Maps don’t have to be geographically accurate either. The London tube map, as with most transit maps, distorts geographical location in able to represent the information it needs to give, lines and stations, in a clear and understandable way. The current tube map, first designed in 1933 by Henry Beck, is recognised all over the world, and designers have riffed off it and created alternatives (see

Maps can also be between people, recalling the idea of six degrees of separation around the world. How my family, friends and work intertwine (and then untwisting them for a new friend) makes me smile.

I sew in my spare time, mostly clothes, but I have sewn world map quilts for my friends and a constellations quilt for myself. Whenever I look back on my projects it takes me back to who I was, where I was, and what I was listening to or watching when I making it. The stitches metaphorically take me back in time and create a connection with the previous forms of me.

Running is really important to me too. It’s something I tried to do in Belfast as a student, then when I worked back home and then when I moved to London, several times. It wasn’t until I had a foot injury last year, having not run for a while, and going through medical investigates that I realised how important it is to me. It gives me a sense of location that buses and other transport can’t. It means I can travel quickly and see lots of different locations and landmarks quickly, and makes me realise how close everything in London really is. It’s a way to temporarily mark my location when I go on holiday, and a way to get out of my own head because I am focussed on breathing and form.

This week’s project calls for a quadtryptich, and I will be presenting the four images in the shape of a tetrahedron, a 3D shape consisting of 4 equilateral triangles where each triangle touches the sides of the others. It will have a one side as a flap so that you can look inside to see a maze of threads connecting the faces in a red elastic. Red adds an element of the visceral body: blood, arteries, veins. The tetrahedron is my mental body, and the threads the veins, neurons and tendons between each part. Once the flap is closed, you will only be able to see the representations of me, and not the connections between them, as I feel all maps do.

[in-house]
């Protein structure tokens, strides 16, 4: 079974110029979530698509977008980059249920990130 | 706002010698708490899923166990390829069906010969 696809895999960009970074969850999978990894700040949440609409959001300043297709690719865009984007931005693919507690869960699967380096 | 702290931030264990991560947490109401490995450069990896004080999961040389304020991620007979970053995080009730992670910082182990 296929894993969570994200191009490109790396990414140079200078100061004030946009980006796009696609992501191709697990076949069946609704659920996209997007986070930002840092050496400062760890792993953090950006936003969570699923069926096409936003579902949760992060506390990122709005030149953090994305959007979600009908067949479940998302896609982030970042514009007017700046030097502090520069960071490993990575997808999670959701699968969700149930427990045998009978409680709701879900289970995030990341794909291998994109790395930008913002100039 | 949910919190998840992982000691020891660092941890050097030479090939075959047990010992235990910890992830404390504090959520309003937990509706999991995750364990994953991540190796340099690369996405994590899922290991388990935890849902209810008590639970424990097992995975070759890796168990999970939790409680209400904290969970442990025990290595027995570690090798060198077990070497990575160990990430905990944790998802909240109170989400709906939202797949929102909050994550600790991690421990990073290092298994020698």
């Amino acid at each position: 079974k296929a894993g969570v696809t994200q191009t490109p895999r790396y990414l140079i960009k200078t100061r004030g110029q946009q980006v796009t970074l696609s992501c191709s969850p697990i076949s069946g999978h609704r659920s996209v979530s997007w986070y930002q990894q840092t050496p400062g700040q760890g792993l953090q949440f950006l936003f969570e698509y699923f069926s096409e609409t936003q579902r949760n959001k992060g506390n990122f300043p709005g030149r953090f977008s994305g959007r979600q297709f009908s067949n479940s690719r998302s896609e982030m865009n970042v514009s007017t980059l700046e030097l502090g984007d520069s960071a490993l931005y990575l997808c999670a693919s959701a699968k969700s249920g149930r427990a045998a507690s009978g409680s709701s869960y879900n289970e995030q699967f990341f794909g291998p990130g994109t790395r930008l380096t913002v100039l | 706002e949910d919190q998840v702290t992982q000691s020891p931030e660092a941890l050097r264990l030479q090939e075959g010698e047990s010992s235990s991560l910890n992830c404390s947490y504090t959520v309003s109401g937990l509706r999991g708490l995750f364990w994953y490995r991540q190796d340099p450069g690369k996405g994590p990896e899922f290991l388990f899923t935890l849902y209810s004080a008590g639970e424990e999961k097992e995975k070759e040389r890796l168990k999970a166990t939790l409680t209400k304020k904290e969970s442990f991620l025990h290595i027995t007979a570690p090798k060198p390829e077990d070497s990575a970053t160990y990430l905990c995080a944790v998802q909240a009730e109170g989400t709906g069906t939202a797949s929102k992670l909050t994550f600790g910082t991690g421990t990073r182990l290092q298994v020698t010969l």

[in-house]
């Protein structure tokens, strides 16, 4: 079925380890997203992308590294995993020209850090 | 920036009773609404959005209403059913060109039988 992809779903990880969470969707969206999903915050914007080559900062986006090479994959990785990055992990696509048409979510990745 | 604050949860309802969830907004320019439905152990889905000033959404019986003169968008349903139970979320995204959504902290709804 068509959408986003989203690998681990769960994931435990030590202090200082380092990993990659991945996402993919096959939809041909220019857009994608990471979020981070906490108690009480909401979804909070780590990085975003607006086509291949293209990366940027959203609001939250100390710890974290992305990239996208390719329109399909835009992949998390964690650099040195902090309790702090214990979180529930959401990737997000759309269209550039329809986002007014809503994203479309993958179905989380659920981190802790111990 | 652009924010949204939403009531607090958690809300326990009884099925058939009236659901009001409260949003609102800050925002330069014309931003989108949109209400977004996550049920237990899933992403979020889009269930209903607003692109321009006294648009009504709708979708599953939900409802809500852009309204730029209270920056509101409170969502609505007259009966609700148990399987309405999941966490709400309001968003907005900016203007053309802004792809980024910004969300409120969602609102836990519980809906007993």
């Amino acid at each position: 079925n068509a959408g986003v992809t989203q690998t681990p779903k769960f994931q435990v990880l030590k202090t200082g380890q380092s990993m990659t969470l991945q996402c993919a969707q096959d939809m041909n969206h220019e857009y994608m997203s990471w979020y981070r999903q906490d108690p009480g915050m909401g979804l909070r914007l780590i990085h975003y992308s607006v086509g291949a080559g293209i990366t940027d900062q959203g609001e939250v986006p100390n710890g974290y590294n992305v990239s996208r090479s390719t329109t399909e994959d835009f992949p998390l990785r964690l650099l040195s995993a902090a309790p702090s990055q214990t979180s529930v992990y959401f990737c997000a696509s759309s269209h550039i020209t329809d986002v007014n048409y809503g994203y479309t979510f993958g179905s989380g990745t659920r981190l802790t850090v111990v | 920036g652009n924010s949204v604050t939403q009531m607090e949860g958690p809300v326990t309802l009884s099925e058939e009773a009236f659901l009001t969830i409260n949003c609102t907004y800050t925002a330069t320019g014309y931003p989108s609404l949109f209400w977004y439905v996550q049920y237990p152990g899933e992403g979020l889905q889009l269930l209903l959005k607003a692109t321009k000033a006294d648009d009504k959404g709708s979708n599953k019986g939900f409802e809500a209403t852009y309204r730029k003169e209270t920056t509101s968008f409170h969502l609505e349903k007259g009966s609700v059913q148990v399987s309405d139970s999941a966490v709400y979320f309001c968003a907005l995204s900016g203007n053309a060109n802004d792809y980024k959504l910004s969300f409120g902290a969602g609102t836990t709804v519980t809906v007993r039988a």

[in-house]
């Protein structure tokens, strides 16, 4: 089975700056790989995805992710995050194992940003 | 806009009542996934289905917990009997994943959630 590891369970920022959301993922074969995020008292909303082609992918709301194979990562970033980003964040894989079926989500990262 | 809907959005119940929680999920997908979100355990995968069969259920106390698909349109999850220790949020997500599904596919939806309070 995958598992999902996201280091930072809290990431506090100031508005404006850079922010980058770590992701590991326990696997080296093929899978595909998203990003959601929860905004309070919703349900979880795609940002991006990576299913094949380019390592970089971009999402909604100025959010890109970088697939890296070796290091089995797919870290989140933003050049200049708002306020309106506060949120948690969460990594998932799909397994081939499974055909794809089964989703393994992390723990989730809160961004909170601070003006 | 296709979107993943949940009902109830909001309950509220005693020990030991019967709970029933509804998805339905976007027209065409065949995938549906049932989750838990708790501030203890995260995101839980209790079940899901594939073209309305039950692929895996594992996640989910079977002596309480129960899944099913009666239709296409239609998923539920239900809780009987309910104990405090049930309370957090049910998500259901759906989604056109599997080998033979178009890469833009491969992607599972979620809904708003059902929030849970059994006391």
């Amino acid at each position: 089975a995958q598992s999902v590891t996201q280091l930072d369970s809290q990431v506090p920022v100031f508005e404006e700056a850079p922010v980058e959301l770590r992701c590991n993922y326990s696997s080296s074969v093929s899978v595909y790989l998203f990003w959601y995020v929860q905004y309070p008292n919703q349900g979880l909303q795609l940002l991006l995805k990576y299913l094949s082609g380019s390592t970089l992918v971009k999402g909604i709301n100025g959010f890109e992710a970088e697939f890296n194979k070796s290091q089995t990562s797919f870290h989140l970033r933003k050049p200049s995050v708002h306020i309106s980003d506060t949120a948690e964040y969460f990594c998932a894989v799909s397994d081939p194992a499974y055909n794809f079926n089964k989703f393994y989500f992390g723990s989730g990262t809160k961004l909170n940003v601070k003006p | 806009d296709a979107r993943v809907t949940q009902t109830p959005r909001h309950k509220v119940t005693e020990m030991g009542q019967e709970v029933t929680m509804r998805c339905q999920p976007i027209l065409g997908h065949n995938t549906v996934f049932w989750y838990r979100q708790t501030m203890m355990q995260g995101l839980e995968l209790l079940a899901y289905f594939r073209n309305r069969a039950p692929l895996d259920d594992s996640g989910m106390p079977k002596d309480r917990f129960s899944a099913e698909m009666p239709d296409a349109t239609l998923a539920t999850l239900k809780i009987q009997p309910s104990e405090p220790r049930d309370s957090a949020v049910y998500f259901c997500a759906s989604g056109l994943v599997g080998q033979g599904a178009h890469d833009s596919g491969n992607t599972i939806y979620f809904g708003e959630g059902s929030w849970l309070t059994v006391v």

I like the idea of elastic because it will create a tension between the places, and given that the base material of each triangle will probably be card, will pull and distort the structure of the tetrahedron. The maze and tension will also mean each string will have its own sonic pitch, and this is important to me as music was the first way I learnt to express myself creatively. The logo I created for my university orchestra was the first time I had used Adobe productions and the first time I thought, oh, maybe I can design.

In a dream world, I’d print one side of the map on a balloon. You know how when you get a balloon with a message, it’s all tiny and you can’t really read it? Then, when you blow it up, the Happy Birthday becomes clear. I love the thought that on a map, one point can be represented, but it never can show what it means to me: thoughts, feelings, memories. Only when you pull the rubber to expand it do you get a fuller picture. However, I’m not sure how to achieve this idea in 48 hours. Maybe I’ll learn how to break physics by the end of the course.

Today I’ll think what and how I want to include on the sides and create it tonight. I’m now at work, ready for some half-marathon training and will run past the US embassy to give a special one-finger greeting to Trump.

Week 1: First thoughts